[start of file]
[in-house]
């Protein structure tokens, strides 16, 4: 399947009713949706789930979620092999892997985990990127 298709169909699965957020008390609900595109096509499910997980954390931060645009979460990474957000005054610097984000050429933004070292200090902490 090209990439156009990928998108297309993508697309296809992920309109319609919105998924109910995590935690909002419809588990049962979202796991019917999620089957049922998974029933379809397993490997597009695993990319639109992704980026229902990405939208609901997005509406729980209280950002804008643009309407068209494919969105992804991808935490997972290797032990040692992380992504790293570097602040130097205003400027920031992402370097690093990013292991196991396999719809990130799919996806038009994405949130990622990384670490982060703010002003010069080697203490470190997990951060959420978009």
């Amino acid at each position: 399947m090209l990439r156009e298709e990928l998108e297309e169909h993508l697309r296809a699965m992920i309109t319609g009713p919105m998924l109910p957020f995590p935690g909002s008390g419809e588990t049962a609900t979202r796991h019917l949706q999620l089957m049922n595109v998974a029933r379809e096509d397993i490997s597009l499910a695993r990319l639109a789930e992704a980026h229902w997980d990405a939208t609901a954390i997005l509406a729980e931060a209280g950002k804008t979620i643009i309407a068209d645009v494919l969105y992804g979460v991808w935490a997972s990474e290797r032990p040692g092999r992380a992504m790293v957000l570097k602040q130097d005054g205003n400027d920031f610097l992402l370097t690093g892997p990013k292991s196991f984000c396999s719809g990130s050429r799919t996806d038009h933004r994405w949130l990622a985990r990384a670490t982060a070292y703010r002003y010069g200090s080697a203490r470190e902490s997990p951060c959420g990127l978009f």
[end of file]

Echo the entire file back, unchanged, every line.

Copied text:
[in-house]
């Protein structure tokens, strides 16, 4: 399947009713949706789930979620092999892997985990990127 298709169909699965957020008390609900595109096509499910997980954390931060645009979460990474957000005054610097984000050429933004070292200090902490 090209990439156009990928998108297309993508697309296809992920309109319609919105998924109910995590935690909002419809588990049962979202796991019917999620089957049922998974029933379809397993490997597009695993990319639109992704980026229902990405939208609901997005509406729980209280950002804008643009309407068209494919969105992804991808935490997972290797032990040692992380992504790293570097602040130097205003400027920031992402370097690093990013292991196991396999719809990130799919996806038009994405949130990622990384670490982060703010002003010069080697203490470190997990951060959420978009």
């Amino acid at each position: 399947m090209l990439r156009e298709e990928l998108e297309e169909h993508l697309r296809a699965m992920i309109t319609g009713p919105m998924l109910p957020f995590p935690g909002s008390g419809e588990t049962a609900t979202r796991h019917l949706q999620l089957m049922n595109v998974a029933r379809e096509d397993i490997s597009l499910a695993r990319l639109a789930e992704a980026h229902w997980d990405a939208t609901a954390i997005l509406a729980e931060a209280g950002k804008t979620i643009i309407a068209d645009v494919l969105y992804g979460v991808w935490a997972s990474e290797r032990p040692g092999r992380a992504m790293v957000l570097k602040q130097d005054g205003n400027d920031f610097l992402l370097t690093g892997p990013k292991s196991f984000c396999s719809g990130s050429r799919t996806d038009h933004r994405w949130l990622a985990r990384a670490t982060a070292y703010r002003y010069g200090s080697a203490r470190e902490s997990p951060c959420g990127l978009f």